Although tillers and cultivators may seem to be the same type of machine, they’re used for different jobs. A tiller digs up hard soil before seeds are planted, breaking it into fine particles. A cultivator also loosens soil, but is used after a crop has started to grow and is mostly intended to remove weeds, according to the Agricultural Equipments website. Keeping soil well tilled and weeded is a key factor in maintaining productive gardens and flowerbeds, so it’s important to choose the right tiller or cultivator.
Cultivators and tillers come in various sizes, ranging from huge commercial machines with 14 or more horsepower to tiny machines with less than 1 horsepower, according to Extreme How-To. Tillers are large, heavyweight tines for initial groundbreaking. These machines can usually dig 8 inches deep or more into soil. Most cultivators are smaller and lighter machines with tines that are less sturdy. The average depth of soil a cultivator can dig is about 4 inches.
Cultivators come in three main varieties: the heavy-duty cultivator (a chisel plow), the intermediate cultivator and the field cultivator, according to the Government of Alberta website. The primary differences between these types of cultivators lie in the shank assembly. The shank assembly functions as the heart of the cultivator and is made up of the shank, the sweep and the shank protection mechanism.
Tillers are available in various sizes and styles; Power tillers are either electric (you plug them in) or internal-combustion-driven (you put gas in them like a lawn mower). Some tillers have special attachments for dethatching, edging, trimming and snow removal, according to the University of Illinois Extension. They come in rear-tine or front-tine varieties. Rear-tine power tillers, which are made for soil that’s densely packed, have counter-rotating tines and powered wheels for breaking up earth very effectively. On the other hand, front-tine machines are designed more for smaller landscaping jobs such as preparing garden patches and flower beds, Husqvarna says. There are also tillers that attach to the rear of a tractor and are driven by the tractor's implement power take-off, or PTO.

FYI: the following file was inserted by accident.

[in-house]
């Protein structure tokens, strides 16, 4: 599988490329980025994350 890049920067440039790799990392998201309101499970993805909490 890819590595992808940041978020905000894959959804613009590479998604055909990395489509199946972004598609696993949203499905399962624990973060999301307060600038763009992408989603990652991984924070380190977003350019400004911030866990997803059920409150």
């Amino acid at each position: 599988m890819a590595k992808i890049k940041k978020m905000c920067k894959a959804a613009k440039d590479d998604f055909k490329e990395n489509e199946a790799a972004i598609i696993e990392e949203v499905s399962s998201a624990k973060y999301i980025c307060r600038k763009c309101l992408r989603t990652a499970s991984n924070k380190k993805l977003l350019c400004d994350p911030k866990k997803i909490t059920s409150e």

Larger tillers or cultivators take up more space and can be harder to use since more muscle power is required to maneuver them. Smaller units have grown exceptionally popular because they’re lighter and easier to use, notes Garden Tiller 411. Some smaller tillers even have folding handles, making them easier to store.
If you plan to use a tiller only once a year, renting one may be more reasonable than buying a machine, warns Garden Tiller 411. However, if you do decide to purchase one, find a dealer that will allow you to test it out first. Decide how much noise and vibration the machine makes and whether it’s easy to turn.
- Agricultural Equipments: Cultivators
- Extreme How-To: Choosing a Tiller
- University of Illinois Extension: What to Look for When Buying Tillers
- Husqvarna: Buying Guide for Cultivators and Tillers
- Government of Alberta: Sweeps, Cultivator Shanks and Shank Protection Mechanisms
- Garden Tiller 411: Garden Cultivators
- Honda Rancher Winch Install
- The History of Troy Bilt Tillers
- Purpose of a Tractor
- How To Troubleshoot a Craftsman Tiller
- How Does a Cultivator Work?
- Front Tine Tiller Vs. Rear Tine Tiller
- Uses of a Rotary Tiller
- Rototiller History
- Tools Used for Digging the Soil
- Soil Preparation Tools
- Electric Garden Hoe
- Landscaping & Groundskeeping Tools